“Last week, the second shoe of my brother Günther was found at the foot of the Diamir glacier by local people. After fifty-two years. The Nanga Parbat tragedy remains as well as Günther forever.” With these words, mountaineering legend Reinhold Messner commented today on social media on the image of an old mountaineering boot on a large boulder. He had been sent the photo, the 77-year-old South Tyrolean told the German Press Agency (dpa). He will personally pick up the shoe in Pakistan, but there is no hurry, Messner said.
Other shoe in the mountain museum
Possibly the now found left shoe will then find a place next to the right one – in Reinhold Messner’s mountain museum at Sigmundskron Castle near the South Tyrolean city of Bolzano. This first shoe, according to Messner also found at the outlet of the Diamir Glacier, he had presented to the public in 2005. A Pakistani mountain guide had also found his brother’s jacket and some bones near the base camp on the Diamir side of the mountain, Messner said at the time. A genetic examination of one bone had shown that it was Günther’s mortal remains.
Dispute for years
In summer 1970, the Messner brothers had succeeded in the first ascent of the 4,500-meter-high Rupal Face, the southwest face of Nanga Parbat, without bottled oxygen – a milestone of mountaineering in the Himalayas and Karakoram. According to Reinhold Messner, his younger brother Günther had shown symptoms of high altitude sickness at the summit. Therefore, they had descended via the Diamir Face, which was unknown to them but technically somewhat easier. There, Günther was then buried by an ice avalanche, according to Reinhold. He himself was finally found by a Pakistani shepherd at the foot of the Diamir Glacier – more dead than alive.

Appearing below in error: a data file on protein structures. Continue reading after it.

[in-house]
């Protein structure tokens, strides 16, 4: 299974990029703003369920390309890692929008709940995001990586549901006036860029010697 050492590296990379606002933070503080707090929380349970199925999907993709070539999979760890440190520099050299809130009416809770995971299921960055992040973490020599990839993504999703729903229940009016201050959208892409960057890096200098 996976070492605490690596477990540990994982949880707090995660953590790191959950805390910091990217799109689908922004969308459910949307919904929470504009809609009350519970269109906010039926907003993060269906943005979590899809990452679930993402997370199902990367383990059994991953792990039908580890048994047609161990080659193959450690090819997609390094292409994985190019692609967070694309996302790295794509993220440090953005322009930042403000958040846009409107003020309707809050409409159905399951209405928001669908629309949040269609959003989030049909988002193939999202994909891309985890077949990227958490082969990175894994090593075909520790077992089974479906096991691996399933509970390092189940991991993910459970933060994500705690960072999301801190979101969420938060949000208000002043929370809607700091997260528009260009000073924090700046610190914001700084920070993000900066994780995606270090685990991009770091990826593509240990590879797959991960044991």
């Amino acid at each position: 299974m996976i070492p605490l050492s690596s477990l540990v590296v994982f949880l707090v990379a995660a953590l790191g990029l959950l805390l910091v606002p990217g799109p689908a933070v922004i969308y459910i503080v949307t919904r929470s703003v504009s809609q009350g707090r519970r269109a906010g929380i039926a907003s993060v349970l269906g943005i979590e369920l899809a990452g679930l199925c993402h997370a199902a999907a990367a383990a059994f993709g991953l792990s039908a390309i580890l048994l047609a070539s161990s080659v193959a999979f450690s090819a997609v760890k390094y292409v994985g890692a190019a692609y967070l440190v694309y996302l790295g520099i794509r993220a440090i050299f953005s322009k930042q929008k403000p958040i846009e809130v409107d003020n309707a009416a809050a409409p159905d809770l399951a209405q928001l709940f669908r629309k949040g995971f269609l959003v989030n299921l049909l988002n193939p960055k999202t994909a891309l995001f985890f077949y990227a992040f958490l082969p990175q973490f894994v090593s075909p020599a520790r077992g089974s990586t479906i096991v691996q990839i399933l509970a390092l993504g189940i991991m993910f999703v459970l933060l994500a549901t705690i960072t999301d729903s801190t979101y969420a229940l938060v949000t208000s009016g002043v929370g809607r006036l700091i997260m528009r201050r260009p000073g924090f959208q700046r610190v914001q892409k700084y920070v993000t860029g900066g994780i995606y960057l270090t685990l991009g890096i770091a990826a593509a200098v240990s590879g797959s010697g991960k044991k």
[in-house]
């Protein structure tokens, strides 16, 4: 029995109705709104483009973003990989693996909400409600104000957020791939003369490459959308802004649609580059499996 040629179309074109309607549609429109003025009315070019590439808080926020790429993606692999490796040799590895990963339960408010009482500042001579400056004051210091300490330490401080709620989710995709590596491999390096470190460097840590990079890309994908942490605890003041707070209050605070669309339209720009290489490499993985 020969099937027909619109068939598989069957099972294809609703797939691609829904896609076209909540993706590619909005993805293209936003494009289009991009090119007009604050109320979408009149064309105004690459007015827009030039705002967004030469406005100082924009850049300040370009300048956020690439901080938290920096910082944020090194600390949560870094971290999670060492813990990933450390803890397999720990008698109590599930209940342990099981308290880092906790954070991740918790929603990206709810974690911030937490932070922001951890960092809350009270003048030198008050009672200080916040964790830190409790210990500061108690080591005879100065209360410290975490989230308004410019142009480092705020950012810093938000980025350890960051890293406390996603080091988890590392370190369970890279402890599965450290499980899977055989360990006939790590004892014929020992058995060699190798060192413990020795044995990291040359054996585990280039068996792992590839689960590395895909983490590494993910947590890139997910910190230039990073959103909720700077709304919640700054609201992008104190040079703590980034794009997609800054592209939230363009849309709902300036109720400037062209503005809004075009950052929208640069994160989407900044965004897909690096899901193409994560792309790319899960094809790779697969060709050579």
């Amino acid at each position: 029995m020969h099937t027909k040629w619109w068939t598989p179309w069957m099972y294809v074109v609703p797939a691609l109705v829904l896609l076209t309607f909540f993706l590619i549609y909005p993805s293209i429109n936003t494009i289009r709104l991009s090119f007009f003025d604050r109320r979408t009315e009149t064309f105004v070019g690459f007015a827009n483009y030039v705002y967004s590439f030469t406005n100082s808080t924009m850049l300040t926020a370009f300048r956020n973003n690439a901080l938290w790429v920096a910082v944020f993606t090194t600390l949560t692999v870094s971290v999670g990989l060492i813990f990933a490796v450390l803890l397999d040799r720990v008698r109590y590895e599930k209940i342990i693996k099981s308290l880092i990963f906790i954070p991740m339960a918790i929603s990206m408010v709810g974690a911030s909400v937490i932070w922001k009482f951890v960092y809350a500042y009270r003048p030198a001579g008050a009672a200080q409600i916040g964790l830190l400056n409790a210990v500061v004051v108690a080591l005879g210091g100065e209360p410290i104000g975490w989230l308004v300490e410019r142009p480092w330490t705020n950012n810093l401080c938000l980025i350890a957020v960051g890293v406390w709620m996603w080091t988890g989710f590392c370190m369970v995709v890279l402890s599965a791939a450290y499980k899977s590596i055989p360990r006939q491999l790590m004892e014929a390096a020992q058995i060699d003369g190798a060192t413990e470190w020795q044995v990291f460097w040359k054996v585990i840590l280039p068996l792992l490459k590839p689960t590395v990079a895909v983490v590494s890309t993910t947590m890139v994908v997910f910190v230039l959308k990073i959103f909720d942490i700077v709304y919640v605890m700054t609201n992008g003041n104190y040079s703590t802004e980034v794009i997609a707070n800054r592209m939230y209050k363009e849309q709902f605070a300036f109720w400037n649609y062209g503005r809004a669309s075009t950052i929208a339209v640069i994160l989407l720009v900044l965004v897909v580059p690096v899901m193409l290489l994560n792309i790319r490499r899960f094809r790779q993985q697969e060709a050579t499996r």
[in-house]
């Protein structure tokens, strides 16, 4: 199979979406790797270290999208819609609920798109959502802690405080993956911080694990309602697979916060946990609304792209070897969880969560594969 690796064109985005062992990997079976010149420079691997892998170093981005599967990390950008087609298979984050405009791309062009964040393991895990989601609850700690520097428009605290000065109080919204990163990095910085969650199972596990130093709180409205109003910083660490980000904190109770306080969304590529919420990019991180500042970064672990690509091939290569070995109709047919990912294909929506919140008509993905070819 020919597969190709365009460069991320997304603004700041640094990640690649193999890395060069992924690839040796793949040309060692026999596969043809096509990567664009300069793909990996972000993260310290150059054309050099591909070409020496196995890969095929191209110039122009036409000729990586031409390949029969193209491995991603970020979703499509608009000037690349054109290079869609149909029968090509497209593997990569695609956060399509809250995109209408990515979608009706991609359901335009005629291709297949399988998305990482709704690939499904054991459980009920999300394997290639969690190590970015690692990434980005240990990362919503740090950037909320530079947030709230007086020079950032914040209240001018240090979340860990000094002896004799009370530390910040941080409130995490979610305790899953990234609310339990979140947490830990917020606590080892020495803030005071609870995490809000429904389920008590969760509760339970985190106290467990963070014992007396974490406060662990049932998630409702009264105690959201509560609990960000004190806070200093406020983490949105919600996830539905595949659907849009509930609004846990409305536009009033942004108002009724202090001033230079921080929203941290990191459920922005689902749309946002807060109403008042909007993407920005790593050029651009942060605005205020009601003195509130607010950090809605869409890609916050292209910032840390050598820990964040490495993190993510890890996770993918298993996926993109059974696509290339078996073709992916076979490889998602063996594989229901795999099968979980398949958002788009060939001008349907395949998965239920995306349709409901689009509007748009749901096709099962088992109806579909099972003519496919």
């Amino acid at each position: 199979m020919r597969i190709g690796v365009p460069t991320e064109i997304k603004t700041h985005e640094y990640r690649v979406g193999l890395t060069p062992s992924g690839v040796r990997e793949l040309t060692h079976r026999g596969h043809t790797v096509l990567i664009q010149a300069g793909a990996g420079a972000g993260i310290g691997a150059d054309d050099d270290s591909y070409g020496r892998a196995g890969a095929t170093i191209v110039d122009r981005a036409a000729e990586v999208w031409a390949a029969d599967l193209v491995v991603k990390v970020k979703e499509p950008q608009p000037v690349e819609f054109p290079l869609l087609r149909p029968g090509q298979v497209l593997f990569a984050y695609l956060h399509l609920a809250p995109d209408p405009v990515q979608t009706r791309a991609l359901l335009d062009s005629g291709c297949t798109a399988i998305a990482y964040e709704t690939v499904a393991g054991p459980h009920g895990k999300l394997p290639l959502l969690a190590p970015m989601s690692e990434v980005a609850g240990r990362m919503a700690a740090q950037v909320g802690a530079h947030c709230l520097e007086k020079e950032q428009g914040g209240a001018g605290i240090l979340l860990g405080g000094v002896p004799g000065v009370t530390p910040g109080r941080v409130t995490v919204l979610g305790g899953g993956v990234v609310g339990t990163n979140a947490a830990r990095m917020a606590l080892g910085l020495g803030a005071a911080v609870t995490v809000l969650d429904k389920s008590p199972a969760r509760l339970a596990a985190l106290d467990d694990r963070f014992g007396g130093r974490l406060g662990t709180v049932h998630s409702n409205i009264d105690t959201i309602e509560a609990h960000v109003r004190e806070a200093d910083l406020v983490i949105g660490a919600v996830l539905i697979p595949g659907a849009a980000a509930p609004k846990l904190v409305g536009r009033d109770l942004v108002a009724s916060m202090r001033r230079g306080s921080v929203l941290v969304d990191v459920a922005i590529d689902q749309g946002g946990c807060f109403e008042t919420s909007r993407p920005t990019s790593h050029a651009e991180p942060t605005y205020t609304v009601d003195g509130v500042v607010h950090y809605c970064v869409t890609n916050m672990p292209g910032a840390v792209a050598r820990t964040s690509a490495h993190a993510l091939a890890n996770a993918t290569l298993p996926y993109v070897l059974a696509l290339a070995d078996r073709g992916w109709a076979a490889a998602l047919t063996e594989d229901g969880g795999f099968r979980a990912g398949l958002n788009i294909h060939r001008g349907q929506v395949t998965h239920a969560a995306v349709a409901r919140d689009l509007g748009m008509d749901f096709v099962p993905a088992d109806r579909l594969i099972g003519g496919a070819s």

Afterwards, there had been a years-long dispute with other members of the Nanga Parbat expedition, which was carried out via the media, in books and in the courts too. Messner’s critics accused Reinhold of having left back his sick brother, possibly already in the summit region. Messner, for his part, accused the other expedition members of lying and of failing to provide help.
The discovery of the second shoe, Reinhold Messner told the portal salto.bz, is “the final proof that unfortunately the story happened as it really happened.”